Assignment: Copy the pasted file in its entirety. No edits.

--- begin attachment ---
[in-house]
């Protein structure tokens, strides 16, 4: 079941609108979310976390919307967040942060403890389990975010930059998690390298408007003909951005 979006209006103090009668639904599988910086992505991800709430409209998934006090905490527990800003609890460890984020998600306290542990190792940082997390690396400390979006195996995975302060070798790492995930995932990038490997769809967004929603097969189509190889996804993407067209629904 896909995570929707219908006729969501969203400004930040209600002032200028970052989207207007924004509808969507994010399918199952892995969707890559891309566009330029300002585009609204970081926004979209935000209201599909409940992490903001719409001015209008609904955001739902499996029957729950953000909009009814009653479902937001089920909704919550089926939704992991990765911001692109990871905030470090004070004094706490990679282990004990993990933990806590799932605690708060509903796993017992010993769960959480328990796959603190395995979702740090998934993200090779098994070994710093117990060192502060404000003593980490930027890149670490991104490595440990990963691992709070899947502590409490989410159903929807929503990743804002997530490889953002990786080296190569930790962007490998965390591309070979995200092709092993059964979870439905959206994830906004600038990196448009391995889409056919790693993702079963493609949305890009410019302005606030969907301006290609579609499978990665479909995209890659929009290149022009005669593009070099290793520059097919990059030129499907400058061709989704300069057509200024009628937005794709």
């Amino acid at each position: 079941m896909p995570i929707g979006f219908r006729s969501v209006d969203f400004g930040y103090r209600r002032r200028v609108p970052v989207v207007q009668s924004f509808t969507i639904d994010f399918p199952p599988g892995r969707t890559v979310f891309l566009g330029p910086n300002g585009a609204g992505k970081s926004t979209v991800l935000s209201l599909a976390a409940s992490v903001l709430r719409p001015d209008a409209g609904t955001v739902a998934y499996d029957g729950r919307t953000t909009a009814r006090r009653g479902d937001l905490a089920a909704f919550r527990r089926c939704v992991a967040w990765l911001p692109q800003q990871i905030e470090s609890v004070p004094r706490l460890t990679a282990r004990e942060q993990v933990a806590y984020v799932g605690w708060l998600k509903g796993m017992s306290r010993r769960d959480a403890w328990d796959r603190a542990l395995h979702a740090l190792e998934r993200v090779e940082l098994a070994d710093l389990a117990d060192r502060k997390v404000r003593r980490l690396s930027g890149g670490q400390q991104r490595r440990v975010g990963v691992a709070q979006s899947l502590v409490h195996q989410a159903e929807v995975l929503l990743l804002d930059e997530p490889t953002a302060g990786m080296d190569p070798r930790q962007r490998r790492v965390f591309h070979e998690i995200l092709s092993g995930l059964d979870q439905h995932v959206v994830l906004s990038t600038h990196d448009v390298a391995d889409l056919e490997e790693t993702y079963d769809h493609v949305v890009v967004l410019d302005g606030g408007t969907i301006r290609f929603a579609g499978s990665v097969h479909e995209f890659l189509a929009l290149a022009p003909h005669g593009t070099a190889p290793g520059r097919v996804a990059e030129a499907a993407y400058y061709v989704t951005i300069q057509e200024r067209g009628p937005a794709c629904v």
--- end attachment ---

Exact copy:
[in-house]
């Protein structure tokens, strides 16, 4: 079941609108979310976390919307967040942060403890389990975010930059998690390298408007003909951005 979006209006103090009668639904599988910086992505991800709430409209998934006090905490527990800003609890460890984020998600306290542990190792940082997390690396400390979006195996995975302060070798790492995930995932990038490997769809967004929603097969189509190889996804993407067209629904 896909995570929707219908006729969501969203400004930040209600002032200028970052989207207007924004509808969507994010399918199952892995969707890559891309566009330029300002585009609204970081926004979209935000209201599909409940992490903001719409001015209008609904955001739902499996029957729950953000909009009814009653479902937001089920909704919550089926939704992991990765911001692109990871905030470090004070004094706490990679282990004990993990933990806590799932605690708060509903796993017992010993769960959480328990796959603190395995979702740090998934993200090779098994070994710093117990060192502060404000003593980490930027890149670490991104490595440990990963691992709070899947502590409490989410159903929807929503990743804002997530490889953002990786080296190569930790962007490998965390591309070979995200092709092993059964979870439905959206994830906004600038990196448009391995889409056919790693993702079963493609949305890009410019302005606030969907301006290609579609499978990665479909995209890659929009290149022009005669593009070099290793520059097919990059030129499907400058061709989704300069057509200024009628937005794709």
């Amino acid at each position: 079941m896909p995570i929707g979006f219908r006729s969501v209006d969203f400004g930040y103090r209600r002032r200028v609108p970052v989207v207007q009668s924004f509808t969507i639904d994010f399918p199952p599988g892995r969707t890559v979310f891309l566009g330029p910086n300002g585009a609204g992505k970081s926004t979209v991800l935000s209201l599909a976390a409940s992490v903001l709430r719409p001015d209008a409209g609904t955001v739902a998934y499996d029957g729950r919307t953000t909009a009814r006090r009653g479902d937001l905490a089920a909704f919550r527990r089926c939704v992991a967040w990765l911001p692109q800003q990871i905030e470090s609890v004070p004094r706490l460890t990679a282990r004990e942060q993990v933990a806590y984020v799932g605690w708060l998600k509903g796993m017992s306290r010993r769960d959480a403890w328990d796959r603190a542990l395995h979702a740090l190792e998934r993200v090779e940082l098994a070994d710093l389990a117990d060192r502060k997390v404000r003593r980490l690396s930027g890149g670490q400390q991104r490595r440990v975010g990963v691992a709070q979006s899947l502590v409490h195996q989410a159903e929807v995975l929503l990743l804002d930059e997530p490889t953002a302060g990786m080296d190569p070798r930790q962007r490998r790492v965390f591309h070979e998690i995200l092709s092993g995930l059964d979870q439905h995932v959206v994830l906004s990038t600038h990196d448009v390298a391995d889409l056919e490997e790693t993702y079963d769809h493609v949305v890009v967004l410019d302005g606030g408007t969907i301006r290609f929603a579609g499978s990665v097969h479909e995209f890659l189509a929009l290149a022009p003909h005669g593009t070099a190889p290793g520059r097919v996804a990059e030129a499907a993407y400058y061709v989704t951005i300069q057509e200024r067209g009628p937005a794709c629904v």